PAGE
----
“I will not leave you as orphans; I am coming to you.
After a little while, the world no longer is going to see Me, but you are going to see Me; because I live, you also will live. On that day you will know that I am in My Father, and you are in Me, and I in you.”
— John 14:18-20
It astounds me that so many believe in gods that are remote, impersonal, capricious, merciless and so unsure of themselves that they require constant ego stroking.
They are more like “things” than sentient beings. Yet billions prefer such so-called “gods” to the One who literally plunked Himself down right into our laps 2,000 years ago.
He personally and courageously trod this demon-infested earth, identified Himself as one of us (fully human), yet also characterized Himself as the living embodiment of God Himself (full Deity).
As a child once said, Jesus is “God with skin on Him.” Now, that’s personal!
As the Bible verse above describes, Christians are made alive spiritually, not because of anything THEY have done for themselves, but entirely because of what JESUS DID FOR THEM a long time ago, “because I live, you also will live.”
How do we know that He is alive right now? Because God raised Him from the dead, received Him back into Heaven following His 33-year earthly sojourn and reseated Him at the Father’s right hand.
And my, what an intensely personal act of grace and mercy that Jesus performed when He stepped into harm’s way for those He loved (that’s you and me).
First the thorns, then the throne.
When Jesus spoke those words above, He was about to be unjustly put to death.
Even His most intimate followers were perplexed and downcast at the approach of Christ’s apparent “defeat” at the hands of His sworn enemies. Jesus’ disciples had been expecting a victorious Warrior/King who would vanquish Israel’s foes and restore their nation to greatness.
They were unaware that our Savior was about to travel a dark, forbidding road that ran through Gethsemane, Calvary, and a cold stone Tomb carved into a hillside — a journey that only He could make, and only alone.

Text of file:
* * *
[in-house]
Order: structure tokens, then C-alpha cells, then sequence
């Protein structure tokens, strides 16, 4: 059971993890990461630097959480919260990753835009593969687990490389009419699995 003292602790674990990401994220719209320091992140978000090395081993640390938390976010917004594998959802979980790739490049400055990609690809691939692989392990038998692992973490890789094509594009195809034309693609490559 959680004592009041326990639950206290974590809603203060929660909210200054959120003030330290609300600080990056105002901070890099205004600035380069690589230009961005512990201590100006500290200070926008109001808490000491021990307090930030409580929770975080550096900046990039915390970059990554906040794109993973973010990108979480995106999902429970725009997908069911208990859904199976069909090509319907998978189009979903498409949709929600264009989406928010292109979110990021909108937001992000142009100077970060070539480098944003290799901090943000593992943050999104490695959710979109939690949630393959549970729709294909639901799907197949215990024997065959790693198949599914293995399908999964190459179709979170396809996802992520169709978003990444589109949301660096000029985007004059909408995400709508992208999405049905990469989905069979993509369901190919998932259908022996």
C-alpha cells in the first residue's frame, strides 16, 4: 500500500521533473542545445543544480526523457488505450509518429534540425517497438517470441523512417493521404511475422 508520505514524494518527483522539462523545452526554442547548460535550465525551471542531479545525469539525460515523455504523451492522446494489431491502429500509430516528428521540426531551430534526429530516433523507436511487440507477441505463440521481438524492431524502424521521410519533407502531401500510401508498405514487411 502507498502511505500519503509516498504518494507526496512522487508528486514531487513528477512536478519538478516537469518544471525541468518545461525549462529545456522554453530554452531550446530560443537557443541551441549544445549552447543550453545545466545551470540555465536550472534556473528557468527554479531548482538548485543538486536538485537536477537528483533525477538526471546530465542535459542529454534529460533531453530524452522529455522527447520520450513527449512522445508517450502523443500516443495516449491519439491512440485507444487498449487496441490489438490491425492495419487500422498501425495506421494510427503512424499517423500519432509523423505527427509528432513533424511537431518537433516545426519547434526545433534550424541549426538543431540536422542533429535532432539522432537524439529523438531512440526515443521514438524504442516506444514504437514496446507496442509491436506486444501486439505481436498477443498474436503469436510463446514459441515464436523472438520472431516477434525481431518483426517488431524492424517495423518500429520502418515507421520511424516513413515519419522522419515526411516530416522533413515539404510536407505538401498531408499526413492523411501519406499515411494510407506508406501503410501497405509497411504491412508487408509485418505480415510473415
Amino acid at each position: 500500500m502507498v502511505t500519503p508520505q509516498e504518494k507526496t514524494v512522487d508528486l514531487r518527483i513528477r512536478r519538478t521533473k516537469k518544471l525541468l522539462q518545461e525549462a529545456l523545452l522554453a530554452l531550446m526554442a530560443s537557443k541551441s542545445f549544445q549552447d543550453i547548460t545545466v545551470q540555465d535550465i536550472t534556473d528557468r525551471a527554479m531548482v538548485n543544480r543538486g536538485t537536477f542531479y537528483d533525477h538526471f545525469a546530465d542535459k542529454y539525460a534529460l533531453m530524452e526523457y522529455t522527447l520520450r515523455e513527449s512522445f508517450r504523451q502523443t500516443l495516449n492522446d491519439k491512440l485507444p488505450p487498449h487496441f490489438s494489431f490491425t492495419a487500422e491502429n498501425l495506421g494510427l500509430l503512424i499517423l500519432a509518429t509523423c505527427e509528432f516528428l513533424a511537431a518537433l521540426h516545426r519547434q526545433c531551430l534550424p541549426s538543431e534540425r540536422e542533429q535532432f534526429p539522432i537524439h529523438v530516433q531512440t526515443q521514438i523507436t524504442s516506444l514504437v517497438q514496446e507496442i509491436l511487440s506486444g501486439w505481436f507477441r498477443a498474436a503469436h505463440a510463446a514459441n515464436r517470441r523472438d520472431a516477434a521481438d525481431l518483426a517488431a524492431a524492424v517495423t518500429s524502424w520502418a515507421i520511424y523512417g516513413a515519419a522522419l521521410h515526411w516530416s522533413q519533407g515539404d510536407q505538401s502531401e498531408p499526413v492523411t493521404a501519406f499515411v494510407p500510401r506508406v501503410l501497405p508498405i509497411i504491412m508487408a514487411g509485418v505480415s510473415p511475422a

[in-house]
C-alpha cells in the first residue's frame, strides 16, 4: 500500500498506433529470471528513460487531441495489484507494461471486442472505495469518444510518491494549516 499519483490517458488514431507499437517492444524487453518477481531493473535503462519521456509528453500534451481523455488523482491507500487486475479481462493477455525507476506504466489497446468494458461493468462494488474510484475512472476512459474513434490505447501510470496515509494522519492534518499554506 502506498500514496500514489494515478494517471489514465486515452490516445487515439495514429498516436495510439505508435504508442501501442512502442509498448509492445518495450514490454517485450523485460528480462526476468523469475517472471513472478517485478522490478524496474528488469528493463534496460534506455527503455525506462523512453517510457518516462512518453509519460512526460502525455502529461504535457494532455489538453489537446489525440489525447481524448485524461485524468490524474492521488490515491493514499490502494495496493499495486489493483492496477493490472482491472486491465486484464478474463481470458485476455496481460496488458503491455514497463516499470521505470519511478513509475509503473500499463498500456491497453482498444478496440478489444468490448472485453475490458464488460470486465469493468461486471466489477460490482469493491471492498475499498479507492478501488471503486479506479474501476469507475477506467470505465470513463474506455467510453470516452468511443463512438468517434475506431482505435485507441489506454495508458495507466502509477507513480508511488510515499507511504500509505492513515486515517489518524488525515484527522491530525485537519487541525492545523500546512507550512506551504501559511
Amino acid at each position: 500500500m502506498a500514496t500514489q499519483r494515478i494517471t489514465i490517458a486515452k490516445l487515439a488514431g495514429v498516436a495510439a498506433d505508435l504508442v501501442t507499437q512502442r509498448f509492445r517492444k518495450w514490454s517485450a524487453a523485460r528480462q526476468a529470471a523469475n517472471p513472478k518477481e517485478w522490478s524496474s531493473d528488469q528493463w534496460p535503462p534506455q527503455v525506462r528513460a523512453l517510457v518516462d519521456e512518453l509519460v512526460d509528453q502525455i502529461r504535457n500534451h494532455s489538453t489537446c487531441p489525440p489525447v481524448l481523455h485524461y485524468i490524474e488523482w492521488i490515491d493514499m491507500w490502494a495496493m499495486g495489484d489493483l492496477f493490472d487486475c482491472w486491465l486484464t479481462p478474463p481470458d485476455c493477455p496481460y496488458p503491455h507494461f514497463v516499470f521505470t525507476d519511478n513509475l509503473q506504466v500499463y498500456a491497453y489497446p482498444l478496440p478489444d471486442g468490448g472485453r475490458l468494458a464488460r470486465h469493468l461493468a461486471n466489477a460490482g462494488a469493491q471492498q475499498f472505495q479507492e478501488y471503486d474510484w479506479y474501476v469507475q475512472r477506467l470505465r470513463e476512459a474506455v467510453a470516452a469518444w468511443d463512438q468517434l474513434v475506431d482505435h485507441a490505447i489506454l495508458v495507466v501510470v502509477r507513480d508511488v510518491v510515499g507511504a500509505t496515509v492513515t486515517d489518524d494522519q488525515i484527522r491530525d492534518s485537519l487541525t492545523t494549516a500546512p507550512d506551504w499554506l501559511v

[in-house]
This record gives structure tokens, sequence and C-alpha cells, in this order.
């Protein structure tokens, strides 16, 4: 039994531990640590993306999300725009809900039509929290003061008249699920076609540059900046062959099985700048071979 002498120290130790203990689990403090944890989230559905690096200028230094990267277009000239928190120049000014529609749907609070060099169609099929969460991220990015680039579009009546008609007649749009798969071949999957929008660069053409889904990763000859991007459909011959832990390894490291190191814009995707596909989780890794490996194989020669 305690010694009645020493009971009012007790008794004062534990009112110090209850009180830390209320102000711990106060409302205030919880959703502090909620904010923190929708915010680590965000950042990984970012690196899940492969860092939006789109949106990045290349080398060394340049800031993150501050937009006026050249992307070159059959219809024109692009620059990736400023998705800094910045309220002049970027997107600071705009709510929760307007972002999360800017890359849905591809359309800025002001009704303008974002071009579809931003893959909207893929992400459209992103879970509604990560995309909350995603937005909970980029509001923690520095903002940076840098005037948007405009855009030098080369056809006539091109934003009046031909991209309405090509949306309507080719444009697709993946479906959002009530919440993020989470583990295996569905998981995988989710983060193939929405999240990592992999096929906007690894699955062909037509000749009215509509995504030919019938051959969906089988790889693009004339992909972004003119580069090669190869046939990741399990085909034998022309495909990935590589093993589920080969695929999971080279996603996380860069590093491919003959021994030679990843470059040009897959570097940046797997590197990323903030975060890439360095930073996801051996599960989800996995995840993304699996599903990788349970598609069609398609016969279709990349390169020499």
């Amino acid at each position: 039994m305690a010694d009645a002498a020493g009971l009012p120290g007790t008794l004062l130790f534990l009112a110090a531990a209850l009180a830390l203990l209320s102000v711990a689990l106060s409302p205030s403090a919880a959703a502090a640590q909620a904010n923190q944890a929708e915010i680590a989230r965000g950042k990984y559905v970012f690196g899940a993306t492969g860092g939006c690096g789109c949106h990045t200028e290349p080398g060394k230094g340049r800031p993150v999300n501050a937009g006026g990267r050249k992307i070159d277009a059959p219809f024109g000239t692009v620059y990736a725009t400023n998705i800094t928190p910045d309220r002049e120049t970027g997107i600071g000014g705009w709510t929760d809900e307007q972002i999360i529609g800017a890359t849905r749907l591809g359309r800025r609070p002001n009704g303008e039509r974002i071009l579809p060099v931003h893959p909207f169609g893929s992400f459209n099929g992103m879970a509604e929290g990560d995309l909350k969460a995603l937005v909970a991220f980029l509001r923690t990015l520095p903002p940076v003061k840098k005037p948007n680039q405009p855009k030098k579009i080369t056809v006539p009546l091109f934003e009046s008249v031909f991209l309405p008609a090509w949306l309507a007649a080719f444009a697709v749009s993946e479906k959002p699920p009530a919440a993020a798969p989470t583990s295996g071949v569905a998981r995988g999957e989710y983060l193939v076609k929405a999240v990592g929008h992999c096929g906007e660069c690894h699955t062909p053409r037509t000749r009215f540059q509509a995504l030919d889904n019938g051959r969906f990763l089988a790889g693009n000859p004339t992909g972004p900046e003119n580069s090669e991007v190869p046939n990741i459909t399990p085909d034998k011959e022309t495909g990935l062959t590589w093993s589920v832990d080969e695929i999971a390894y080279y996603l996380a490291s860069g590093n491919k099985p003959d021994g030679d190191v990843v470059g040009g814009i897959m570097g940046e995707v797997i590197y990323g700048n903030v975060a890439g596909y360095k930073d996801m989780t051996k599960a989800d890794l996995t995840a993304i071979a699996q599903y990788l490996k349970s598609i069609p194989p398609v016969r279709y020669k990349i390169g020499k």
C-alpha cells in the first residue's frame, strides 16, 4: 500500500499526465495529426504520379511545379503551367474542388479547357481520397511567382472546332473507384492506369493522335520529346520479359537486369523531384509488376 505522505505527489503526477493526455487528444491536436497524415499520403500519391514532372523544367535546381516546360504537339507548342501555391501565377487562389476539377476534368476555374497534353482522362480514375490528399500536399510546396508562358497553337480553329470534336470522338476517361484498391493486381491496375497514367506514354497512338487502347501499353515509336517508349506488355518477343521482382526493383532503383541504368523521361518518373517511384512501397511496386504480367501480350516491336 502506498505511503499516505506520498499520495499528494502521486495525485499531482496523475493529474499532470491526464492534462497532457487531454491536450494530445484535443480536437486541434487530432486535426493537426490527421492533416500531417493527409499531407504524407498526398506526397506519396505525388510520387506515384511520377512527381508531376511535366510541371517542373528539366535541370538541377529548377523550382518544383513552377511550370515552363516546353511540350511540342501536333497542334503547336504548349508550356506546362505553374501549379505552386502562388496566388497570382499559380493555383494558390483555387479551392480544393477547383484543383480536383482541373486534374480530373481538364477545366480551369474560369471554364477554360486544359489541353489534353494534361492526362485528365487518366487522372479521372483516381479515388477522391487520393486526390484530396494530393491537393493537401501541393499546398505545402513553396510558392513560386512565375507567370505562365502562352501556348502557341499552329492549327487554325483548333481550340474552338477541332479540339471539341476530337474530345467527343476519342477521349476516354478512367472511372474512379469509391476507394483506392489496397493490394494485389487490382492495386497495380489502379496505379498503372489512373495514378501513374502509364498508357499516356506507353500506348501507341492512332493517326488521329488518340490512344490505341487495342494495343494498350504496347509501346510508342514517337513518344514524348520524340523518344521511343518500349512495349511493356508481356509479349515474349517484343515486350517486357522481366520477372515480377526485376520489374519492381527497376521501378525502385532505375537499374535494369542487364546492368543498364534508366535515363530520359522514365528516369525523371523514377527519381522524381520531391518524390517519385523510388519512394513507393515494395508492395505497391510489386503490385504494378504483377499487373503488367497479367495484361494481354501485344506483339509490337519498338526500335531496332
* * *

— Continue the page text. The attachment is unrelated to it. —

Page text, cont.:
Once his epic journey to accomplish mankind’s redemption was complete, the risen Christ visited His followers on many occasions over a period of 40 days before ascending back to Heaven.
Shortly thereafter, on the Day of Pentecost, God sent the promised “Helper” or “Paraclete” (One who comes alongside) — first upon the disciples, later upon 3,000 assembled believers, and then a crowd of 5,000 more believers after that.
That’s when things got interesting …
The Church was finally born. Pentecost was like releasing thousands of “little Christs” into a sleeping world.
The more Christ’s enemies tried to “tamp down” one eruption of spiritual fervor by martyring scores of Christ’s loyal followers, the more the Kingdom of God expanded, “watered” by the blood of His saints.
No wonder the Church was called the mystical Body of Christ.
And all of this was made possible by the indwelling Holy Spirit — the Spirit of Christ — who joined believers together in loving community around the world, regardless of race creed or color.
In prior ages, the Holy Spirit was occasionally with men. From Pentecost onward, the Spirit would take up permanent residence in the hearts of all true believers.
This has been going on through the ages to this very day.
So, how does God demonstrate His special affection toward Christ-followers?
Thousands saw Christ throughout His life and eventual death, both enemies and friends. They witnessed His supernatural miracles, were mesmerized by His otherworldly wisdom, and were moved by His direct yet winsome manner.
But after the resurrection, things changed.
Bible commentator Bill MacDonald wrote in Believer’s Bible Commentary: “No unbeliever saw the Lord Jesus after His burial. After He was raised, He was seen only by those who loved Him. But even after His ascension, His disciples continued to see Him by faith. This is doubtless meant by the words, ‘but you will see Me.’ After the world could no longer see Him, His disciples would continue to see Him.”
It is the same today for true seekers.
“I am in My Father, and you are in Me, and I in you.” In a dazzling display of divine conflation, God incorporates believers spiritually “into Christ,” regarding their heavenly position.
Then He reminds us that Christ is “in the Father” positionally. It doesn’t get any more personal than that.
How About You?
Would you like to be able to “see” God spiritually? First you need the “equipment” necessary to see with the eyes of faith. This comes from being born again and indwelt by the Holy Spirit.